Violence by the Left increased rapidly, including riots in the major cities; in response, the non-Left elements of society finally started forming private security forces. These forces tended to fall within the Activist orbit, and have strong anti-Russian overtones, rather than being directed at the SPD, which should have reduced tension – but they could hardly announce that their purpose was getting rid of the Russians, and anyway since the SPD looked to the Bolsheviks more and more, and were friendly with local Russian Communist elements, these new loyalist forces ultimately were certain to conflict with the Red Guards. T

hese security forces blended into the Home Guard forces that began to be raised in the countryside and started to assume a more formal structure. Both the Red Guards and the Home Guards made strenuous efforts to acquire weapons, which were rare and hard to get (something Americans of today find difficult to comprehend), and managed to accumulate a modest quantity and variety of light weapons, mostly bolt-action rifles and revolvers, with a very few machine guns, and little ammunition. Inevitably, the first political murder was on September 24, when SPD elements, in revenge for the arrest of some Red Guards, shot a random Home Guard member on the street in a Helsinki suburb.

But, shockingly to them, amidst large turnout, the SPD lost the election, although there was no clear mandate for any of the other parties, either, and no party had a majority. The surprised SPD immediately started threatening violent revolution, and calling for concrete action, issuing a long list of non-negotiable demands, including confiscation of any non-Left weapons and confiscation of all food stocks for distribution to SPD supporters.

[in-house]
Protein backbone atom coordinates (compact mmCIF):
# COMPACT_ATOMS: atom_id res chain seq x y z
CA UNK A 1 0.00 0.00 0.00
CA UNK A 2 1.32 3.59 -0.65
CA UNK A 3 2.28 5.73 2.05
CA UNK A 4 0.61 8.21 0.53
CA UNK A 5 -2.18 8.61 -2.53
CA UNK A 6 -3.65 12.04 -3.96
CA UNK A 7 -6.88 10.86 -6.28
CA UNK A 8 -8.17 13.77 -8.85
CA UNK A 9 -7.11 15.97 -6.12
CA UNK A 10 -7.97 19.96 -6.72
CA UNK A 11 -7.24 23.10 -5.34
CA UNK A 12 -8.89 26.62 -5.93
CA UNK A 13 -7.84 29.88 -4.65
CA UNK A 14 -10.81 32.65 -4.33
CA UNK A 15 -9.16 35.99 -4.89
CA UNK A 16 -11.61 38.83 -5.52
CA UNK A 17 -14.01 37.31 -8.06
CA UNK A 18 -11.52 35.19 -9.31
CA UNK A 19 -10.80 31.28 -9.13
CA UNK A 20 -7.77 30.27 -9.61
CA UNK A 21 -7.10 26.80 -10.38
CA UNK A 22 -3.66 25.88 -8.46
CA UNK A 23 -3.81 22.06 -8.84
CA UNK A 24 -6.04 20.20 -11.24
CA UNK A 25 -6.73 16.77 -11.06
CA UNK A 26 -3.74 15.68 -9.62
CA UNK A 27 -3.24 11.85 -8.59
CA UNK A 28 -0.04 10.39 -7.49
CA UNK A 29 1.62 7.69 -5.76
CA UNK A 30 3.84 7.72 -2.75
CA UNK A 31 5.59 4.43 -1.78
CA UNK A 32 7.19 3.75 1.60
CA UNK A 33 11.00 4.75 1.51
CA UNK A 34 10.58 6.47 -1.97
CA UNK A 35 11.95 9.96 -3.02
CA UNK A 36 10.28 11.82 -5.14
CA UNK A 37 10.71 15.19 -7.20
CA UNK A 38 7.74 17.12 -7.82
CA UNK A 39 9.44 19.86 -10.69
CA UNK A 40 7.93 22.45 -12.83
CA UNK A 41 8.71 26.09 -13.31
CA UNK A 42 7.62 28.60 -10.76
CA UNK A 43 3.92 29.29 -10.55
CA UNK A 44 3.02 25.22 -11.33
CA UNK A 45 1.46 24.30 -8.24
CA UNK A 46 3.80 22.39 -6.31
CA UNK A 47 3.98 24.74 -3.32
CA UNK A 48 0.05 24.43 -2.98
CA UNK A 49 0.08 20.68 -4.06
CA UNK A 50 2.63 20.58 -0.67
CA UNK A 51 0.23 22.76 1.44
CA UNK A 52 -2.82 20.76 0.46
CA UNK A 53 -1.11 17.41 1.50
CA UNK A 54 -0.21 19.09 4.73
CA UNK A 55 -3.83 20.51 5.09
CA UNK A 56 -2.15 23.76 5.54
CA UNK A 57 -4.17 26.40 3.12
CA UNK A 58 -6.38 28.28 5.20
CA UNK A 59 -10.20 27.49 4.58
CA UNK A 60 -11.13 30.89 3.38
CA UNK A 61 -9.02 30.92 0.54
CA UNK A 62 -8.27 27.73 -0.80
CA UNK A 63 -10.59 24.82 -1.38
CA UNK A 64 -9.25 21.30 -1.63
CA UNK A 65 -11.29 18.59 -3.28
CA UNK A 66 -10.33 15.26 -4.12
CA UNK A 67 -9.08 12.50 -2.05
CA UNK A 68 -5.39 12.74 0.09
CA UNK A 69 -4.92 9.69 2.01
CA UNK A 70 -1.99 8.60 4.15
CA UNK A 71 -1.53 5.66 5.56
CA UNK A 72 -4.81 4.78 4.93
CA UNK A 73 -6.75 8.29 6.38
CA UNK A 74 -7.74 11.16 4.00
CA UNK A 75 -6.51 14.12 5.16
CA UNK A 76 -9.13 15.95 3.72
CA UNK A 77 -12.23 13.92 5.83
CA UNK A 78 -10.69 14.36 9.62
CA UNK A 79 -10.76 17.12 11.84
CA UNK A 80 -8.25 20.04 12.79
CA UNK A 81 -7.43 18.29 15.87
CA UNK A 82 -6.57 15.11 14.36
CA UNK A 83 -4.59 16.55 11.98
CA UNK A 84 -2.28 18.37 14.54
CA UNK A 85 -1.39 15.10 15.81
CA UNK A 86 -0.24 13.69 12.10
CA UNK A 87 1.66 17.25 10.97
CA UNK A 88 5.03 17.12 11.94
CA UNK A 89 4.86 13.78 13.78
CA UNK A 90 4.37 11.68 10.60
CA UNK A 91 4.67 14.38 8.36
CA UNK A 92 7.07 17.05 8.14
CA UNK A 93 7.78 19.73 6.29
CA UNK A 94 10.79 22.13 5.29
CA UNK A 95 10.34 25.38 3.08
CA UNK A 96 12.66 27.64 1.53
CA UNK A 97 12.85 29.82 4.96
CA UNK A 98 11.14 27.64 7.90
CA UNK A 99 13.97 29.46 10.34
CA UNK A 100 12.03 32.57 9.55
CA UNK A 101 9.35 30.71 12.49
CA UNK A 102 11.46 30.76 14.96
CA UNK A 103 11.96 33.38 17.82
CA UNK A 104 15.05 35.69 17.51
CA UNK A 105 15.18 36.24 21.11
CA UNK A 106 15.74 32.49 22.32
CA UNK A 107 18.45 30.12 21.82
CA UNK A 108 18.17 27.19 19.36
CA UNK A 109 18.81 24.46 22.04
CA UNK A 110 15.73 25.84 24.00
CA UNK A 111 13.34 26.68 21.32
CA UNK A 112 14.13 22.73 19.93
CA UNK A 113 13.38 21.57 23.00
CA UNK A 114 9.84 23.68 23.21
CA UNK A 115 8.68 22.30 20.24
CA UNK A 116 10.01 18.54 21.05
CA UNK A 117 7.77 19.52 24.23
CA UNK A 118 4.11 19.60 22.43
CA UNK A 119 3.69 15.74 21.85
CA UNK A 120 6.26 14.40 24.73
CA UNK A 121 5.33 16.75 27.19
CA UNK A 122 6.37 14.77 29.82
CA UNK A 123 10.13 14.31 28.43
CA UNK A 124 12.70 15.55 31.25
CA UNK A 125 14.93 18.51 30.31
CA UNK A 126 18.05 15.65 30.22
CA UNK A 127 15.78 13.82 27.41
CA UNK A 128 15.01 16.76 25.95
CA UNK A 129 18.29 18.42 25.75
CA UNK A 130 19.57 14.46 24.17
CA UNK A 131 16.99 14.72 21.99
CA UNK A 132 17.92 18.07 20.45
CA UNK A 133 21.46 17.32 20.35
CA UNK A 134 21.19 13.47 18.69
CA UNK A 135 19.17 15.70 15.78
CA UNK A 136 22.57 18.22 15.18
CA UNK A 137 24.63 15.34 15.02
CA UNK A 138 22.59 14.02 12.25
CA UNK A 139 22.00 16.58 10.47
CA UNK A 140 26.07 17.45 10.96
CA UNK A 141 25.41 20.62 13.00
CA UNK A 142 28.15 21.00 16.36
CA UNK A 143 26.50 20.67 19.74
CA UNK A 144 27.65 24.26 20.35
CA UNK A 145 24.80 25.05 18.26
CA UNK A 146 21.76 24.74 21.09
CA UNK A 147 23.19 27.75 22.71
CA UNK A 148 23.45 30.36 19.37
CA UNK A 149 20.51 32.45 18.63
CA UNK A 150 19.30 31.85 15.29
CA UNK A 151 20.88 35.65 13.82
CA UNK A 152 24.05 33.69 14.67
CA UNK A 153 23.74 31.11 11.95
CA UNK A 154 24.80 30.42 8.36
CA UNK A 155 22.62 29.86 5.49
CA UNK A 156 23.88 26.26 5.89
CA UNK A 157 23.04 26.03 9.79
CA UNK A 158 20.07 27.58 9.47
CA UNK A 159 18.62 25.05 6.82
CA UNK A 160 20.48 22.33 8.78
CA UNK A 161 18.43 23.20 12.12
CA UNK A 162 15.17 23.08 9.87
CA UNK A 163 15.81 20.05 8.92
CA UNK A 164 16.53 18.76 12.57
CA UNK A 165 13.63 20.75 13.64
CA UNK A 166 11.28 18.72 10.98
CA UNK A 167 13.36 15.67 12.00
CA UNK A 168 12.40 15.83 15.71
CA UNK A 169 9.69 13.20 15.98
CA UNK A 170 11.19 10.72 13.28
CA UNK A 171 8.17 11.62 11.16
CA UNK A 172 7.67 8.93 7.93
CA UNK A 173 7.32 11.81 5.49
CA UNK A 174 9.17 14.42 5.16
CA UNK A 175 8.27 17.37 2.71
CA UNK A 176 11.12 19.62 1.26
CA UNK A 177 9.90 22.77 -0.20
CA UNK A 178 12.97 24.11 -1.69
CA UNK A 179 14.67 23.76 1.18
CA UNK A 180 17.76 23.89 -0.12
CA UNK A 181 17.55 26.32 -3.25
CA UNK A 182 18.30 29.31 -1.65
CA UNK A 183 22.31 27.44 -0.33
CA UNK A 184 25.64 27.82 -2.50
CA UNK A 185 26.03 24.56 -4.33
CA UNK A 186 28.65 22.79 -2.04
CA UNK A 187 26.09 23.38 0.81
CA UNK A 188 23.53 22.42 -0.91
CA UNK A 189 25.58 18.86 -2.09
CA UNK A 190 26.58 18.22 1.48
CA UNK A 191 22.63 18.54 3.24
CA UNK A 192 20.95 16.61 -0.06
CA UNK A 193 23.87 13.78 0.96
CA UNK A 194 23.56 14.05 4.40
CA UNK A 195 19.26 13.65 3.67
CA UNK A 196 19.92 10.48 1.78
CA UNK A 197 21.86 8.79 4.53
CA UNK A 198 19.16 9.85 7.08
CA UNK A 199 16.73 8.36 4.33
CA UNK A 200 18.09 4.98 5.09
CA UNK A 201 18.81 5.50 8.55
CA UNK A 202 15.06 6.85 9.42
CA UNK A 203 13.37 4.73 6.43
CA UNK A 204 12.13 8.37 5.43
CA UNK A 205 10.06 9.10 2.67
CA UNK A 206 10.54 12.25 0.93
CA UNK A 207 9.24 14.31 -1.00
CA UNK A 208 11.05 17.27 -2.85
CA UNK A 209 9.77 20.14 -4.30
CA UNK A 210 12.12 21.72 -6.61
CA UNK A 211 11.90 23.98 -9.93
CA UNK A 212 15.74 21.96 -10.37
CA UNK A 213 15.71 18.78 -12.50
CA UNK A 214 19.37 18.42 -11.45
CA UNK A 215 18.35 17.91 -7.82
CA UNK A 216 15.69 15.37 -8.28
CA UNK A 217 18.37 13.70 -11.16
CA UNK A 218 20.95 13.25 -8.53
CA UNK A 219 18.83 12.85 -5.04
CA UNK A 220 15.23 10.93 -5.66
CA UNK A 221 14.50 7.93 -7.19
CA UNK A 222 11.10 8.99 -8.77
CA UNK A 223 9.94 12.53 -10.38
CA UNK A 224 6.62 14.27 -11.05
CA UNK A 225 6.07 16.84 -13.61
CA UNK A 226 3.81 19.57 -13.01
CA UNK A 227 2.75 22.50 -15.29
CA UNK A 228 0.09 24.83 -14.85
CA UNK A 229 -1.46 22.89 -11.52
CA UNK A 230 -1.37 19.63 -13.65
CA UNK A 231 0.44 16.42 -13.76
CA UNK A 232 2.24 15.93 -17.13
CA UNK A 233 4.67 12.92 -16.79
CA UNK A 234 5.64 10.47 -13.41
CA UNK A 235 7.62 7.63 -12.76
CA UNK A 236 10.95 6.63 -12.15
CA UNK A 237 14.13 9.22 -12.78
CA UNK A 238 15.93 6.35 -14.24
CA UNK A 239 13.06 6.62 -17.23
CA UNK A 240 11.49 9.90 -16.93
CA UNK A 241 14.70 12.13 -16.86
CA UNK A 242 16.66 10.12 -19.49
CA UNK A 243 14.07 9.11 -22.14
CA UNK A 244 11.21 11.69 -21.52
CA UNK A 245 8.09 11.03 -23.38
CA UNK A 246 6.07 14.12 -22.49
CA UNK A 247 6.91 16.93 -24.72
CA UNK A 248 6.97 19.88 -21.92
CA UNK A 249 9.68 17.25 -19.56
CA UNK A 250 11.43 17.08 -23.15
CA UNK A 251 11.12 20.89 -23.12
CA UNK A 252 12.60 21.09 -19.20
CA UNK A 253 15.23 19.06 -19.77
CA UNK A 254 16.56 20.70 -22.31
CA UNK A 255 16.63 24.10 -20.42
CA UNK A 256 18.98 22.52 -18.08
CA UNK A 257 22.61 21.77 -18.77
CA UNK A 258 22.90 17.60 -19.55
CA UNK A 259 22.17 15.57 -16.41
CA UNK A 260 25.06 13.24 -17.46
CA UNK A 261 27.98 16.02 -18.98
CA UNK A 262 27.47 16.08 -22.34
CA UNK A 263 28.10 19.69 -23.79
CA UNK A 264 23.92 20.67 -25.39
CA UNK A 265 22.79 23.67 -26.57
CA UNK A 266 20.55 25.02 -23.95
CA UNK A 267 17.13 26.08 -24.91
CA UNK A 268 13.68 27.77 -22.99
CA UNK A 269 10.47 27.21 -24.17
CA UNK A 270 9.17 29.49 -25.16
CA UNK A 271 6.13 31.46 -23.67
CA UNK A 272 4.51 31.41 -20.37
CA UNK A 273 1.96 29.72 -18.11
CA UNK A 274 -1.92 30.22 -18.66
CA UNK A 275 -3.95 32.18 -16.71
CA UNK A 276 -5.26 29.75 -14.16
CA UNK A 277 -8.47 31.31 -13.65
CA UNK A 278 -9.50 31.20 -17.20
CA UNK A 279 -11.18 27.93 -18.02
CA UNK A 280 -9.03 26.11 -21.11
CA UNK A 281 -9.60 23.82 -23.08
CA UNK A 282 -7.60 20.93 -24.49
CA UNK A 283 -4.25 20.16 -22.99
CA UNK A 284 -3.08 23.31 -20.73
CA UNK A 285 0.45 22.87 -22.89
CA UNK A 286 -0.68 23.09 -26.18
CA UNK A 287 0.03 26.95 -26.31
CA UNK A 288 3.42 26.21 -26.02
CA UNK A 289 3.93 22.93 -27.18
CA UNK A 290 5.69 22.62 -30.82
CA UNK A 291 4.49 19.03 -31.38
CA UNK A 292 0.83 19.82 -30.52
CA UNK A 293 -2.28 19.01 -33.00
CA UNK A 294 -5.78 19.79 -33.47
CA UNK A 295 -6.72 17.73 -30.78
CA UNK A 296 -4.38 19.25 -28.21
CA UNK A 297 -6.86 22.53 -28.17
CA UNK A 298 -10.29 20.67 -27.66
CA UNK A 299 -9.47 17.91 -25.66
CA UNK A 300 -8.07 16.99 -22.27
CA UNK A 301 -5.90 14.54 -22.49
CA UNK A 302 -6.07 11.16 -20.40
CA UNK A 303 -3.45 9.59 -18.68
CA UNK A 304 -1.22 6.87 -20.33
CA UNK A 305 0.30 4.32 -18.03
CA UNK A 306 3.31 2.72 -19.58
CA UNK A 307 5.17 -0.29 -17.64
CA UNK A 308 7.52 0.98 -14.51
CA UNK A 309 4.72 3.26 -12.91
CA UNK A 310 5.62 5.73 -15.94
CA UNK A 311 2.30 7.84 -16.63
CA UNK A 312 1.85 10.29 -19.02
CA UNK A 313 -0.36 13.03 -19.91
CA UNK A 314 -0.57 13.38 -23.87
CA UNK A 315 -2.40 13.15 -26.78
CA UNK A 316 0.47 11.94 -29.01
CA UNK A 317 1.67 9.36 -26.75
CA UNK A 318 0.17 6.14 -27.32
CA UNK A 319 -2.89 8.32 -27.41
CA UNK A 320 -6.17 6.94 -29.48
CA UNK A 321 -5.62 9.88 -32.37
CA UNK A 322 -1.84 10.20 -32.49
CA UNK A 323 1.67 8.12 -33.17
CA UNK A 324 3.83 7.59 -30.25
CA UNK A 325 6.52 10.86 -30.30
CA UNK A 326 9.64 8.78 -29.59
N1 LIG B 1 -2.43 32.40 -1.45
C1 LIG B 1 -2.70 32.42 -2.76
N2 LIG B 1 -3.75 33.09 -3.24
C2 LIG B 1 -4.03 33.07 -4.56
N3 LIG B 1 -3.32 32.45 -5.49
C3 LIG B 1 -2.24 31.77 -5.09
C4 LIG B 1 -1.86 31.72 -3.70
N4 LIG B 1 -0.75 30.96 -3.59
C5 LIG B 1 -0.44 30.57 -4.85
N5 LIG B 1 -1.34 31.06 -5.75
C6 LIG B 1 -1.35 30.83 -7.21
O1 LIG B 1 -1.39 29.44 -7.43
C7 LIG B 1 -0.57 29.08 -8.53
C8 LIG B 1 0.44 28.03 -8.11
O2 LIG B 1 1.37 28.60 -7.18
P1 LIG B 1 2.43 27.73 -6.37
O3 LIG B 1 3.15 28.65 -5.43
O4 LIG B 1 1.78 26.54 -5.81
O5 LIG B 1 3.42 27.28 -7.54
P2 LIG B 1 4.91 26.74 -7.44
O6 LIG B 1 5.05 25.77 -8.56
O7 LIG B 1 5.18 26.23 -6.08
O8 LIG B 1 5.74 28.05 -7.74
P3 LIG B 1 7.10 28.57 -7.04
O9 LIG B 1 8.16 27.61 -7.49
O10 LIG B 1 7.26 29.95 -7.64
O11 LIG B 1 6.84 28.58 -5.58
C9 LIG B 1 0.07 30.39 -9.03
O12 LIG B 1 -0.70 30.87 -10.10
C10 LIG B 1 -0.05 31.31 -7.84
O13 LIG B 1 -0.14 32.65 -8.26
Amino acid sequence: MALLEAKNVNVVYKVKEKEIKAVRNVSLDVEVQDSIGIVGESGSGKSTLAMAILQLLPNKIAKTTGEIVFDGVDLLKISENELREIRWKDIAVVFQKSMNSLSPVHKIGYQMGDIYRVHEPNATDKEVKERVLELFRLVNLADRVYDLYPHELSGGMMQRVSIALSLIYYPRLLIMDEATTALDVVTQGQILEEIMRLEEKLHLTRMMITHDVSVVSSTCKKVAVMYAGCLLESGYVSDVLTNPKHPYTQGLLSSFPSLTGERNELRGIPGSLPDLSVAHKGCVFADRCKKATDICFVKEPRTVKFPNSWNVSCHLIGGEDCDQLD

Most of all, they denied the legitimacy of the election, demanding an immediate new election with a lowered voting age. They falsely claimed, with zero evidence, that the results of the election were fraudulent and “the product of conspiracy between the bourgeoisie and Russian reactionaries.” Not only must the non-Left parties agree to a new election on their terms, they must also agree immediately to a new constitution and a purge of all non-Left judges and civil servants, and the formal disbanding of all Home Guards and similar groups. Or, don’t you know, the SPD would not be responsible for the violent revolution sure to result over which they had no control, since it was a scientific inevitability.

This denial of legitimacy is the crux of the matter and was the immediate cause of the Civil War. Although the confused question of sovereignty vis-à-vis Russia clouded the matter, that’s a smokescreen. The reality is that, always and everywhere throughout the twentieth and twenty-first centuries, the Left denies the legitimacy of any election it loses under conditions where it expects a revolution. Given what we’ve seen in America from 2016 through 2020, we shouldn’t be surprised at this course of events at all.